Credit cards – Blog Campcee Thu, 24 Nov 2022 01:54:00 +0000 en-US hourly 1 Credit cards – Blog Campcee 32 32 The holidays are approaching and so are credit card skimmers Thu, 24 Nov 2022 01:54:00 +0000

HARFORD COUNTY, Md. — The holidays are approaching, which means it’s time to keep an eye out for these scams.

A simple credit card swipe could cost you more than you bargain for.

With Black Friday shopping around the corner, many will be on the hunt for the best deals, but shoppers should beware.

“Obviously the scammers are going to figure out that there will be a lot more people out shopping when it comes to Black Friday purchases,” one person said.

Chief Deputy William Davis says devices called skimmers can be placed on ATMs, in cash scanners and gas stations. Most recently they were found at three locations in Harford County.

“At the point of sale, where the real scanner is, they put imitation scanners on top of the store scanners or the bank scanner, which also reads the card at the same time as the bank,” Davis said. .

This takes the information from your card’s magnetic stripe and sends it back to the thief.

“I hardly ever have cash, I use my card for pretty much everything I do and I know I shouldn’t but I do. It’s so convenient,” said George Sanders, a Buyer.

Sanders, like many others, prefers cards to cash. But he says it can keep him on his toes if he has to keep tabs on someone trying to steal his information.

“I do my best to watch what the cashiers are doing because whoever’s in the lane with me or behind me is looking at their phone and stuff, I’m cautious about that as well,” Sanders said.

It’s not just mall thieves who will be targeting this vacation, it’s travelers too.

“I just arrived and put the card in like I normally do and didn’t think too much about it,” said Joe Reagan, a customer at the gas station.

Paying at the pump is a convenience you can take advantage of.

Skimmers can put the device inside the machine, which can often go unnoticed, leaving thieves to target those who don’t know.

“I’m going to watch more carefully than I did, now that I know because I’ve never heard of that,” Reagan said.

To avoid these tricks, it’s best to carefully check card readers for anything loose, damaged, or unusual.

Use credit cards instead of debit cards.

Set alerts on your phone when your card is used.

And at gas stations, use pumps close to the cameras.

If you suspect a skimming device is being used, tell the store clerk and call the police.

Consumer Groups Demand Tougher Regulation for Buy Now, Pay Later Loans to Reduce Harm | Buy now, pay later Mon, 21 Nov 2022 06:57:00 +0000

Providers of buy-it-now, pay-later should be regulated like other credit products to protect consumers, given the potential damage caused during the cost-of-living crisis, a coalition of consumer groups has said.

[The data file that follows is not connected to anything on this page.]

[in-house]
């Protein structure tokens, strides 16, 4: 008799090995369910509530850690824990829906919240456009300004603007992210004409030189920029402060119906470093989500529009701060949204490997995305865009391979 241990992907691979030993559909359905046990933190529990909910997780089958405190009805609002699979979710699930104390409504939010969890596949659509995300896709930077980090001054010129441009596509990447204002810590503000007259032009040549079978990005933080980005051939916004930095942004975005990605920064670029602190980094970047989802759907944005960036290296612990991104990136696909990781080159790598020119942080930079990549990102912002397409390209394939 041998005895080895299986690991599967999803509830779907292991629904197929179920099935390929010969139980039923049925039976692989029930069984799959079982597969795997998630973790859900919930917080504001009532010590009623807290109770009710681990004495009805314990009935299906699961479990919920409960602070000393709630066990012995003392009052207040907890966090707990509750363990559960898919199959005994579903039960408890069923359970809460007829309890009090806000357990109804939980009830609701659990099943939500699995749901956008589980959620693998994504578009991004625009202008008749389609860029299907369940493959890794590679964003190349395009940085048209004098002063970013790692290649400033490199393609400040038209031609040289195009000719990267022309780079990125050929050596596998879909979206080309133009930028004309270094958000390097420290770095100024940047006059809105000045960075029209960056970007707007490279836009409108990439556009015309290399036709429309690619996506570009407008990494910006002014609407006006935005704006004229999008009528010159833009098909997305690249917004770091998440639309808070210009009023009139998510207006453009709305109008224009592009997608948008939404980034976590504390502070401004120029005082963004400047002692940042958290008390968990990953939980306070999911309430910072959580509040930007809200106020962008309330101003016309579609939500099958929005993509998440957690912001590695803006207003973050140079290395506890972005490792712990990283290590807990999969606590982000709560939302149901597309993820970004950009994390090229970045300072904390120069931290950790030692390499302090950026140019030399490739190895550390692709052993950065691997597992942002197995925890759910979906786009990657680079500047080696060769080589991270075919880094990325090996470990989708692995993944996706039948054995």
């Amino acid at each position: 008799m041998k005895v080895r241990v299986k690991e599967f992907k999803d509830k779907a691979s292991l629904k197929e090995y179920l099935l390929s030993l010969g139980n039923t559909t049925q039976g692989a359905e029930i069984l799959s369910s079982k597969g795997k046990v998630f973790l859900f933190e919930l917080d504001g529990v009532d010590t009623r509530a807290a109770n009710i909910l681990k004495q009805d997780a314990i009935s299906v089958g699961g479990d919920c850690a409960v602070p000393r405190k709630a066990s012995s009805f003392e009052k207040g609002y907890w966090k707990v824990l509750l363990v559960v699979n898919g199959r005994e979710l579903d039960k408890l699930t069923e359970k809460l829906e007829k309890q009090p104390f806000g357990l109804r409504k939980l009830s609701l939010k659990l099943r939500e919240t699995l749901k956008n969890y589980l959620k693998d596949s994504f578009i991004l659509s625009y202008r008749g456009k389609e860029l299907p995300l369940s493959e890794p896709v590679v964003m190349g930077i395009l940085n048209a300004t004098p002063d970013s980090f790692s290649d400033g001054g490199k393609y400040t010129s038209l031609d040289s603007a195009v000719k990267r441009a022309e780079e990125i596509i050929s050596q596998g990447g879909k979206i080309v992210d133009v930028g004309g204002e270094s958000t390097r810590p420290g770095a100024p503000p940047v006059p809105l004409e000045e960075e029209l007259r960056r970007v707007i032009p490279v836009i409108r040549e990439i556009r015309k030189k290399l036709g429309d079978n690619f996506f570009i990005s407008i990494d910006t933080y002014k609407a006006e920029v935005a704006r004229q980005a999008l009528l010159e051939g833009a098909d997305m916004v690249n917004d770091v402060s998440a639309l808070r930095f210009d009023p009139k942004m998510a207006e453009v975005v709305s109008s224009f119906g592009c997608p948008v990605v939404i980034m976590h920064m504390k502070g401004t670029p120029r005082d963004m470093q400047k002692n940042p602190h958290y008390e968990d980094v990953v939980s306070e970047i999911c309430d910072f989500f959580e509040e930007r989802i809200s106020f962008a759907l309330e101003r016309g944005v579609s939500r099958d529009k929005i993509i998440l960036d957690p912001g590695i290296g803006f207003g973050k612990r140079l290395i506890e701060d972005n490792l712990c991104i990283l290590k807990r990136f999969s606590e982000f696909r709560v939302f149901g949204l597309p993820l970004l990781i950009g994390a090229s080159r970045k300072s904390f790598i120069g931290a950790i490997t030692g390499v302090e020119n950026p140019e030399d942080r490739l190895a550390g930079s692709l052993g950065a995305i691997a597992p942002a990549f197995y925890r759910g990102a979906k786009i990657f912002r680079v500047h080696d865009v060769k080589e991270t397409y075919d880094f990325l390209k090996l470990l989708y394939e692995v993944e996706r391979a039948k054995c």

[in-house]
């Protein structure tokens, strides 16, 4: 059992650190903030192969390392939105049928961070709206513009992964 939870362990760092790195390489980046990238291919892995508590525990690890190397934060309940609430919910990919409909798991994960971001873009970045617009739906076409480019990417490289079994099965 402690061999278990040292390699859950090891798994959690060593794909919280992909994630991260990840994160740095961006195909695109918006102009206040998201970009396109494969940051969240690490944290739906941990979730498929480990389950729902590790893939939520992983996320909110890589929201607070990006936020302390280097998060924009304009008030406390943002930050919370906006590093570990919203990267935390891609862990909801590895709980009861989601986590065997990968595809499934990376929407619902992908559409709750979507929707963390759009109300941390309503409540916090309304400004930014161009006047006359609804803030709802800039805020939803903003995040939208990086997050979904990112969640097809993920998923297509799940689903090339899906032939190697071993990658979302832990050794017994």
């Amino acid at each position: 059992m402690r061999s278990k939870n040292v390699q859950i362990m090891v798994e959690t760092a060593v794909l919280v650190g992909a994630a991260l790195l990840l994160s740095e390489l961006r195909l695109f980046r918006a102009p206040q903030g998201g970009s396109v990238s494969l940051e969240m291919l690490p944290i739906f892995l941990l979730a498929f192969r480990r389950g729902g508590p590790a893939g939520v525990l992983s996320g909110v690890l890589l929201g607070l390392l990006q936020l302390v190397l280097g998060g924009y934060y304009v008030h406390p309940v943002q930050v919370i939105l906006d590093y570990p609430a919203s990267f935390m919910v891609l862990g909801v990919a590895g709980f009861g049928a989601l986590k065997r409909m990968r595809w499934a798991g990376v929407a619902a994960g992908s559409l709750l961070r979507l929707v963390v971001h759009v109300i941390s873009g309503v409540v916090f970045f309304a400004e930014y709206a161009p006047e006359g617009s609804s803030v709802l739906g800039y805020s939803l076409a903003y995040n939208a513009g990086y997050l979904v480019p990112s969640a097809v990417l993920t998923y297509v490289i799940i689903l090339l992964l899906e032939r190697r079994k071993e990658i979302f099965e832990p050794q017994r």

On Monday, Federal Financial Services Minister Stephen Jones released a Treasury document for public comment. It contained three options to better regulate buy now, pay later (BNPL) services such as Afterpay, including treating them the same as credit cards under the National Consumer Credit Protection Act.

The less stringent options are to partially regulate the BNPL under the Credit Act or to strengthen existing self-regulation and require services to carry out affordability checks.

The Treasury document said current loopholes in BNPL regulations meant that Australians using the services risked being harmed. There was potential for financial stress from unaffordable loans and sales practices that encouraged the use of BNPL for everyday consumer goods such as groceries.

Consumer groups including Financial Counseling Australia, the Consumer Action Law Center and Choice said in a joint statement that partial self-regulation is not enough and that these options will cause continued harm.

“Most of the people who use the BNPL have low and sometimes precarious incomes. Although the amounts people borrow may seem small, the impact when the debt cannot be paid is not. People have to give up other essentials to pay their BNPL debts,” Financial Counseling Australia chief executive Fiona Guthrie said.

“BNPL is credit, pure and simple, so it needs to be regulated in the same way as other credit products to provide people with adequate collateral.”

According to the document released by the Treasury, there were 7 million active BNPL accounts and $16 billion in transactions in the last fiscal year, a 37% increase from the previous year.

A report by Good Shepherd found that 84% of financial advisers surveyed said clients indebted to BNPL had tried to manage the debt by opening more BNPL accounts. He also found that BNPL services were increasingly becoming a source of financial abuse due to the ease with which accounts could be opened.

BNPL products are currently self-regulated under an industry code and are not required to undertake credit checks. However, some companies like Zip – a well-known BNPL product – do.

Zip’s chief executive, Cynthia Scott, said the company supports all BNPL services required to perform credit checks and would be “comfortable” with one of three options offered in the government document.

But Scott said she thinks the less stringent option proposed in the document — which is to bolster industry code by including accessibility controls — would serve the purpose.